Five things you need to know about The Eurovision Song Contest

Here's the lowdown on the biggest event in the Euro-pop calendar



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© Jonatan Gretarsson

It’s going to be a vintage year for Eurovision

Hello, bonjour, hola and hej! This year’s Eurovision Song Contest final is in Copenhagen on May 10, and it’s set to have it all: broken English, shamelessly political voting, 
super-trashy dance-pop, absurdly glitzy costumes, inappropriate dance routines and acts with names like Pollapönk (‘Iceland’s only kid-appropriate punk band’, pictured above). Sounds great, right? Shame you won’t be there.


Image: Ian Nichol

You can’t go to the final

As usual, tickets ran out months ago. However, if you want to see the stars of Eurovision up close and personal, you’re in luck…


© Thomas Ramstorfer

Some of the contestants are performing in London this week

Every April the London Eurovision Party books a handful of singers from the upcoming contest. Last year it hosted Emmelie de Forest, who went on to win Eurovision 2013 with her song ‘Only Teardrops’, and this time the organisers have got the bookies’ favourite again. Armenia’s Aram MP3, tipped for triumph in Copenhagen, will perform in the West End alongside Polish rap duo Donatan & Cleo, Austrian drag artist Conchita Wurst (pictured) and acts from Malta, Macedonia, Montenegro and more. There’s even a scheduled performance by the British entry for 2014, one Molly Smitten-Downes.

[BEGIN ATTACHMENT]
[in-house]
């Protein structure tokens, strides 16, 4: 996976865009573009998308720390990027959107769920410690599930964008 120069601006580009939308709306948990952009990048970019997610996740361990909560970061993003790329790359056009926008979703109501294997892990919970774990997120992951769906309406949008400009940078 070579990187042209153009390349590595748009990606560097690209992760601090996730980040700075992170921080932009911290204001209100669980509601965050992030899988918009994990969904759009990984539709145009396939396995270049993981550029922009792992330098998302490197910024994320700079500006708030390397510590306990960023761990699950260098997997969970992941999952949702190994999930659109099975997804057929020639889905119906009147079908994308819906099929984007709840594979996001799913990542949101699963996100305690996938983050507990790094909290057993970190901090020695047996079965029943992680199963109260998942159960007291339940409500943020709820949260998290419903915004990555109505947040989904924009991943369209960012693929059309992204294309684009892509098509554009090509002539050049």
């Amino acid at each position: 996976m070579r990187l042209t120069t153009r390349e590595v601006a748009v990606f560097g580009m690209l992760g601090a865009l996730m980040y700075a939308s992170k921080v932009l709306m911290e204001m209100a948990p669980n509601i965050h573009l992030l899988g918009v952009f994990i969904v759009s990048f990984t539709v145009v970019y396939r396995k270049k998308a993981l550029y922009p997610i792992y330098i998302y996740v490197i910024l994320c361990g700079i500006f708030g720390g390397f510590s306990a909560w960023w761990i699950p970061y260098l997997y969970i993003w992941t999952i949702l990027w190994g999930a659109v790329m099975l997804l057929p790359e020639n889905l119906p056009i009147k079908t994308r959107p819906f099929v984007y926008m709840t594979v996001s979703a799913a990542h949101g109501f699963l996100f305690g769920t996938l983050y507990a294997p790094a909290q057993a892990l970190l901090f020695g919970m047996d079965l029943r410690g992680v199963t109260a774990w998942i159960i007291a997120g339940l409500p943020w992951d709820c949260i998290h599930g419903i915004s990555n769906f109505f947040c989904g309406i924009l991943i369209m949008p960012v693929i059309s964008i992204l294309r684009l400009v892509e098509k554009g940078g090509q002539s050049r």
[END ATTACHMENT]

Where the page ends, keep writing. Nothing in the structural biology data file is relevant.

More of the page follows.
© Nicky Johnston

The UK song is well boring

Molly’s ditty ‘Children of the Universe’ is a nice-but-dim bit of earnest, cod-epic pop: think Florence And The Machine without the lung capacity. Sadly, we can’t see it going far in Copenhagen. It’s true that weirder things have happened at Eurovision, but if Molly (pictured) brings the contest to the UK next year we’ll eat our plastic Union Jack bowler hat.


Instead, we’re rooting for Spain

Our fave, Ruth Lorenzo (pictured), lost out to JLS and Alexandra Burke on the 2008 UK series of ‘The X Factor’, but could do much better as Spain’s Eurovision entry. She’s belting out a roof-raising Anglo-Hispanic ballad called ‘Dancing in the Rain’ – and you can hear the song (and see the steely Euro-diva glint in her eye) up close this weekend, because she’s also playing the London Eurovision Party. Douze points!

Listen to this year's Eurovision entries on Spotify

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